this book an objective, nonpartisan account, which increases its value
significantly.
“Aha! Gotcha: Paradoxes to Puzzle and Delight” by Martin Gardner – I remember
fondly browsing Gardner’s books as a kid, so I decided to get one to go
through together with my daughter. It’s a nice book, though the levels of the
paradoxes vary wildly, requiring anywhere from elementary counting to at least
high-school level math. It’s a fun format for the kids because of the comics
presenting each paradox.
“The Nazi Hunters” by Neal Bascomb – a story of Adolf Eichmann’s capture in
Argentina and clandestine transport to Israel by the Mossad. This book is
written for “young adults” (I grabbed it from the local library while browsing
with my kids) but it’s actually very engaging and interesting for adults as
well. In fact, I found the writing style to be refreshingly straightforward,
focusing on telling the story without unnecessary embellishments.
“Against the Gods: The Remarkable Story of Risk” by Peter L. Bernstein – an
opinionated history of probability and calculating risks, with a focus on
applications to investment. Tedious and not very interesting, IMHO.
“All the Light We Cannot See” by Anthony Doerr – a beautifully written novel
about the lives of a blind French girl and a German boy during WWII.
“The Disappearing Spoon” by Sam Kean – a popular science book about the
periodic table, its discovery and some prominent elements. I read the
young readers edition with my kids. Fairly entertaining, though likely more
useful for kids with more formal exposure to science (like middle-school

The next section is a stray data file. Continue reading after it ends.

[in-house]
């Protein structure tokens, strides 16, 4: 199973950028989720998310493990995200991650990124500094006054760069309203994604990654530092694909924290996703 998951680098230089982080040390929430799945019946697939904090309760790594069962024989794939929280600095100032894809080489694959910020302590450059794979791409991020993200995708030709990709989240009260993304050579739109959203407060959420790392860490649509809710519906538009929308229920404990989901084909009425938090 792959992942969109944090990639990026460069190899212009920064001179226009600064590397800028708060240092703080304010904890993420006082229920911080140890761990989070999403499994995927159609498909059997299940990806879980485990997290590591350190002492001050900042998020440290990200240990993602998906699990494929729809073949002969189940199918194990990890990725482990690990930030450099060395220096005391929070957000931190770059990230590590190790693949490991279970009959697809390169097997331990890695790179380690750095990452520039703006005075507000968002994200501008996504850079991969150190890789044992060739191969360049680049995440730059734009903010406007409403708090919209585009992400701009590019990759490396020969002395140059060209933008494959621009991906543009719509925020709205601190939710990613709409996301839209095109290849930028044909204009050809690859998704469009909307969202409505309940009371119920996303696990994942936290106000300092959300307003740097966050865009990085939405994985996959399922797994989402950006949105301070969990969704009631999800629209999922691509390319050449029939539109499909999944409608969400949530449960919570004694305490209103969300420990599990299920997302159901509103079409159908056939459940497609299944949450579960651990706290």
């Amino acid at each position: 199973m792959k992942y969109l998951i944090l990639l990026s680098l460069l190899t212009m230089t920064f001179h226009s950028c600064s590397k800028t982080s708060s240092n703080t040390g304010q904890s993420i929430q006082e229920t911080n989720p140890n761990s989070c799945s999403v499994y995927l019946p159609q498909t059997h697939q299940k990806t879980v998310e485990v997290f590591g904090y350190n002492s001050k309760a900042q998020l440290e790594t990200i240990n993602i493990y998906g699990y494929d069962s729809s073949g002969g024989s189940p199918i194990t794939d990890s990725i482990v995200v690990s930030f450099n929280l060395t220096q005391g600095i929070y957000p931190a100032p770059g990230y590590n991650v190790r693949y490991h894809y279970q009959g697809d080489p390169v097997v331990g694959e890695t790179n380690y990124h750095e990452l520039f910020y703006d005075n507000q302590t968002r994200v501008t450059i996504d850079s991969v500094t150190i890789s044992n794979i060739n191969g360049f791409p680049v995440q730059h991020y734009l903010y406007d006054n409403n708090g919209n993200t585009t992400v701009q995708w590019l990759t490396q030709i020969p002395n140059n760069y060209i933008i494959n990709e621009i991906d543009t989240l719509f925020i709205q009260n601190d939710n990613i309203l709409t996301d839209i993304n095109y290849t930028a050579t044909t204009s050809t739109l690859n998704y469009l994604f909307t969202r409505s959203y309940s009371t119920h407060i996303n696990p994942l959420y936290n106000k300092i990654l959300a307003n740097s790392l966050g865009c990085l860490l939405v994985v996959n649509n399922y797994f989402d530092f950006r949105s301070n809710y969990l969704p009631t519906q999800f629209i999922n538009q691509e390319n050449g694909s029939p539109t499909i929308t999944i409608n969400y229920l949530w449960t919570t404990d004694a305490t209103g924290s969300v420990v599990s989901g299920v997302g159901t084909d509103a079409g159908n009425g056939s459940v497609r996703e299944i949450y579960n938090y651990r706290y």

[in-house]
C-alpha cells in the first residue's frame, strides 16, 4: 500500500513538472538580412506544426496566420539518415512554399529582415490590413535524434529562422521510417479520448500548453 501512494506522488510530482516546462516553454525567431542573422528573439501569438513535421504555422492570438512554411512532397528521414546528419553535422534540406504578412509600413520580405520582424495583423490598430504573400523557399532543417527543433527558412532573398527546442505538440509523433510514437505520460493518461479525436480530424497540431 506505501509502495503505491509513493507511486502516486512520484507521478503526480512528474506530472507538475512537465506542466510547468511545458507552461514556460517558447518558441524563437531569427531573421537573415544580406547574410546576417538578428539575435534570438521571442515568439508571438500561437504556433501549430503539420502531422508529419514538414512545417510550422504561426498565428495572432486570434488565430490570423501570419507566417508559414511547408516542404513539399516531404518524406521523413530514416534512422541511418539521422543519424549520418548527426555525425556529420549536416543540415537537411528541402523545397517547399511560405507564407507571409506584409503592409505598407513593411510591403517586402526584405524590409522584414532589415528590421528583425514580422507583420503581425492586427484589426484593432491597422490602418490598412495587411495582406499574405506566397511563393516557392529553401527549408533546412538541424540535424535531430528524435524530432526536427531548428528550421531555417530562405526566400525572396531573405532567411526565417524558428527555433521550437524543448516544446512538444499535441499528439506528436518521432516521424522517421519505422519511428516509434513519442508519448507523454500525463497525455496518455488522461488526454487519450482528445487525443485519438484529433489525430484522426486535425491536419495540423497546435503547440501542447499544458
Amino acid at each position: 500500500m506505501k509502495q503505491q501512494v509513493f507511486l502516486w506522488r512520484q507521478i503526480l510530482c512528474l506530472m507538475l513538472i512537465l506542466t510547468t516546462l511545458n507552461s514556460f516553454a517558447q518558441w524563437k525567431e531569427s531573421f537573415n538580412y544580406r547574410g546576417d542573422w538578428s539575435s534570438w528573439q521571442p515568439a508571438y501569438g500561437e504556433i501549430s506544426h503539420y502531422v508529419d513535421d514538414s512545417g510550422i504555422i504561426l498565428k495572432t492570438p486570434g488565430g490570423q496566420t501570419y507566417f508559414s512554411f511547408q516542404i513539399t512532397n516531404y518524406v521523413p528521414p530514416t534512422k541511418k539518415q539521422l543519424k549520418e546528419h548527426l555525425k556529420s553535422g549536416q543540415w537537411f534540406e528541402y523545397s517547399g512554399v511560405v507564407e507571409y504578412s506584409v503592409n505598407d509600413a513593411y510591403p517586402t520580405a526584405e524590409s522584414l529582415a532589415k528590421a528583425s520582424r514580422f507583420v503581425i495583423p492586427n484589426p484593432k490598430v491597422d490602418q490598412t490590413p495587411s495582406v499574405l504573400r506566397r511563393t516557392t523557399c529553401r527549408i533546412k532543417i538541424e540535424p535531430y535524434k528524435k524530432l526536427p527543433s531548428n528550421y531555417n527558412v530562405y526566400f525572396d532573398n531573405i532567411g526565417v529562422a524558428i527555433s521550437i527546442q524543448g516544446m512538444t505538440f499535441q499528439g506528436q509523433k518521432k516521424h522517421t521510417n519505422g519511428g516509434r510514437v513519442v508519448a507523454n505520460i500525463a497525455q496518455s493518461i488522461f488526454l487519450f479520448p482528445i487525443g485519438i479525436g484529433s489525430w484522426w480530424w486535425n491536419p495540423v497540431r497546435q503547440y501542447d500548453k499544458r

science lessons).
“The Man Who Solved the Market: How Jim Simons Launched the Quant Revolution”
by Gregory Zuckerman – the story of Simons’s famous quantitative hedge fund,
Renaissance Technologies. Good writing, but precious few details on the one
question everyone is actually interested in – how do these funds work, and
what mathematical techniques they use. Sure, most of this stuff is secret, but
I would expect at least some older know-hows to be public by now. Alas,
there’s almost none of this here – you could congest all it says about the
actual quantitative methods into barely a page. But hey, if you’re really into
a tabloid-like coverage of these folks’ private lives, yachts, poker games,
political involvement and internal feuds – this book will deliver.
“Infinite Powers” by Steven Strogatz – good, but not great book about the
origins of calculus, attempting to explain its foundations intuitively (though
still requiring at least high-school level math).
“Change is the only constant: the wisdom of Calculus in a madcap world” by
Ben Orlin – the author mentioned his original attempt at this book was a more
traditional introduction to Calculus using his comic style, but he gave it up
and went for story-telling itself. Thus, this book has very little math in it,
and mostly is humorously narrated and drawn stories with some Calculus
connections. I can see where this could be useful for math educators, but not
sure about myself and general readership. It’s a quick and fun book to read,
but if you’re interested in the actual math I’d say Strogatz’s
“Infinite Powers” is better.
“Undaunted Courage: Meriwether Lewis, Thomas Jefferson, and the Opening of
the American West” by Stephen Ambrose – a detailed account of the Lewis and
Clark expedition. Combines a fun-to-read travel log with a fascinating
snapshot of frontier America in the early 19th century. Excellent book
overall.

Re-reads:

“The Man Who Loved Only Numbers” by Paul Hoffman
“The history of the Supreme Court” by Peter Irons
“Unequal Childhoods: Class, Race and Family Life” by Annette Lareau